"[Canada’s Finance Minister] warned public-sector workers they cannot expect big wage hikes in the next round of bargaining for contracts."
- The Canadian Press - October 29, 2008
- The Canadian Press - October 29, 2008
Thanks for the warning but it wasn’t really necessary. I’ve been tempering my wage expectations ever since I joined the federal public service twenty-six-and-a-half years ago. Not to worry; I don’t expect a big wage hike. In fact, after your public announcement, I’m really not sure if I should expect any salary increase at all.
You see, after all these years, I’ve learned one thing about working for the feds. Whether times are good or times are bad, the government in power takes it out on public sector employees. When times are bad, we’re all supposed to be thankful we have a job, bite the bullet and sacrifice for the greater good. When times are good, we’re expected to do more with less in order to help the government reduce the debt, increase productivity, set an example for the country or any number of other excuses.
In bad times, public sector workers are expected to be the leading edge of fiscal restraint. We’re told that we should cut back to set the tone for the rest of the workforce. We’re given assurances that when economic good times return, we’ll be suitably rewarded. And when the good times do return, we are Canada’s forgotten workers.
After years of abuse and belittlement, I know better than to ask for much. Ever since 1991, I consider myself lucky to get anything, much less a "big wage hike."
Longtime federal employees remember 1991. That’s when your predecessor Tory government offered us wage increases of zero, three and three per cent for the following three years. We went out on strike, the employer agreed to change its offer, then reneged and in the end passed legislation imposing a zero and three per cent settlement on us for the next two years.
After that, things just went downhill. We never got that initially offered second three per cent increase. Instead, the government passed legislation which effectively froze our wages for the next four years. Even when so-called collective bargaining resumed in 1997, we were lucky to get two per cent per year from that point on.
To make matters worse, the employer doesn’t even bother to negotiate in good faith. Collective agreements end and deadlines expire and we still don’t get an agreement. As things currently stand, I’ve been without a wage agreement for almost a year and a half. And that’s pretty much business as usual when dealing with your predecessors.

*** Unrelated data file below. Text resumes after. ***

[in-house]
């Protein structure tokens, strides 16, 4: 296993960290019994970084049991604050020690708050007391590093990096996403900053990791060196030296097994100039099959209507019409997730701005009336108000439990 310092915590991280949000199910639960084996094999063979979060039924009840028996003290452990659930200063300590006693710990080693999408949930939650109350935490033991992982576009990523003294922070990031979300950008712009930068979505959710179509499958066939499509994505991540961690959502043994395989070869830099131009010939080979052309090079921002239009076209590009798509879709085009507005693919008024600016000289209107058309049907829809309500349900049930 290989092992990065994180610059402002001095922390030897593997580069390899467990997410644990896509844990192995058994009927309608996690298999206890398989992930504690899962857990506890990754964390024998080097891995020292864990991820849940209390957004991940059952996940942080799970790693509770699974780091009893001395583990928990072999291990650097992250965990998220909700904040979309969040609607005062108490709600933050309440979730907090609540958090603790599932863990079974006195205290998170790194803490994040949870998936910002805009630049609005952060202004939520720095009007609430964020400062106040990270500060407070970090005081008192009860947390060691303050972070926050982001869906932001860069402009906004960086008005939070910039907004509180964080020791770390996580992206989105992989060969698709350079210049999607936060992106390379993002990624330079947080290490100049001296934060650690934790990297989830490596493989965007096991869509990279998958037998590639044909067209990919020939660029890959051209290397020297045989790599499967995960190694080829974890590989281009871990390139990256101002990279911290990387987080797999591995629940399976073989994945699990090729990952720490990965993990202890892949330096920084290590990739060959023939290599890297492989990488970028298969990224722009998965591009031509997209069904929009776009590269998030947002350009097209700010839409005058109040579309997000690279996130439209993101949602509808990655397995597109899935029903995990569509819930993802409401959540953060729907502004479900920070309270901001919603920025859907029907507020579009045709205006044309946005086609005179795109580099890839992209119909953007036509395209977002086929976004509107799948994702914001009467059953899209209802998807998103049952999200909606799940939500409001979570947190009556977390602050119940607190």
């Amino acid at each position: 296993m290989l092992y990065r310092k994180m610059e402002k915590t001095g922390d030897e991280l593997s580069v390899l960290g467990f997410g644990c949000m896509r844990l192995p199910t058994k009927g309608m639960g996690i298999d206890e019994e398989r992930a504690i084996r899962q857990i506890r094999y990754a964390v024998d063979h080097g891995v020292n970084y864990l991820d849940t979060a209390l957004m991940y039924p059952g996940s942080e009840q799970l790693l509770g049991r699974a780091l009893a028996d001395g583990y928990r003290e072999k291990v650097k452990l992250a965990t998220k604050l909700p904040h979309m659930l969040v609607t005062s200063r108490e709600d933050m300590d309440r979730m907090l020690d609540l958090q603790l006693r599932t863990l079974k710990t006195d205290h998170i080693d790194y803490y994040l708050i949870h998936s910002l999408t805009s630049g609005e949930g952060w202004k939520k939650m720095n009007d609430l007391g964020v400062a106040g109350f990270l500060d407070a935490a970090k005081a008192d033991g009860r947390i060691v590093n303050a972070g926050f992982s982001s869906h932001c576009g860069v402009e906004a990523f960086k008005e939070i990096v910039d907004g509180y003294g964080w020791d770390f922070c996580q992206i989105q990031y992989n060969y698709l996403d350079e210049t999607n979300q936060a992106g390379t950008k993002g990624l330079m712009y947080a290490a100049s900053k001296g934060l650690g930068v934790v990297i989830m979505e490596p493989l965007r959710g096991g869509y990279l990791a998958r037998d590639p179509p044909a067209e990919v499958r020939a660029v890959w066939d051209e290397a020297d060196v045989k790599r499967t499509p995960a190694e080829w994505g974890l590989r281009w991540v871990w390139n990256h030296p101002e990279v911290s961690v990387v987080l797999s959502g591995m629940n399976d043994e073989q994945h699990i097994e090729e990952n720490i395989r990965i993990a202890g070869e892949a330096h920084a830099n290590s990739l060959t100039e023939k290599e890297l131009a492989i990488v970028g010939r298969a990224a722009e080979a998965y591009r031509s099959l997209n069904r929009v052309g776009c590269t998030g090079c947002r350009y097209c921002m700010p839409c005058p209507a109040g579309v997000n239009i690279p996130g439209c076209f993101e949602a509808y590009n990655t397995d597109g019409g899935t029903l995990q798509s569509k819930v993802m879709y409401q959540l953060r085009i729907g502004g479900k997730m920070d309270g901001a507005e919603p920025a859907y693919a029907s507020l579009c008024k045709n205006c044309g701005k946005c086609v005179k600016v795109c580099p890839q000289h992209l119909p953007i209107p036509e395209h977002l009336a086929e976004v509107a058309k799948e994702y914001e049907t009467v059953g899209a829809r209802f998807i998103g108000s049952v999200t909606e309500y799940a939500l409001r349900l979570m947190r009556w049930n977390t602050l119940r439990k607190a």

The sad reality is that retired government workers are better off than current employees. Those who retired in 1991, for example, have been getting annual cost of living increases tacked on to their pensions. That sure beats the hell out of a wage freeze and is often better than the miserly two per cent Treasury Board usually doles out.
The reality is that someone retiring from the federal public service seventeen years ago with a full pension (i.e. - 70% of one’s salary) getting a cost of living increase every year is making almost as much as the poor sap who stayed working in that position all those years. I’m not complaining about the superannuate’s pension. After all, he or she paid for that indexation while working. But you have to admit that it’s at least a little unfair that the poor employee struggling through those years of downsizing and increasing work pressures received far less.
Then again, I guess no one has to admit anything. It’s pretty much the same old story. When the treasury is flush, don’t bother rewarding your workers. And when the economy suffers, bring out your favorite whipping boy - the federal public service.
Here’s a deal to consider. Don’t give me a "big wage hike." I’m not sure my heart could take the surprise anyway. Instead, just give me two per cent. After all, apart from six years of wage freezes, that’s all I’ve known for the last two decades. You’ll get to show Canadians that you’re being tough on all those spoiled government workers and I can treat myself to a new shirt to replace the one missing from my back.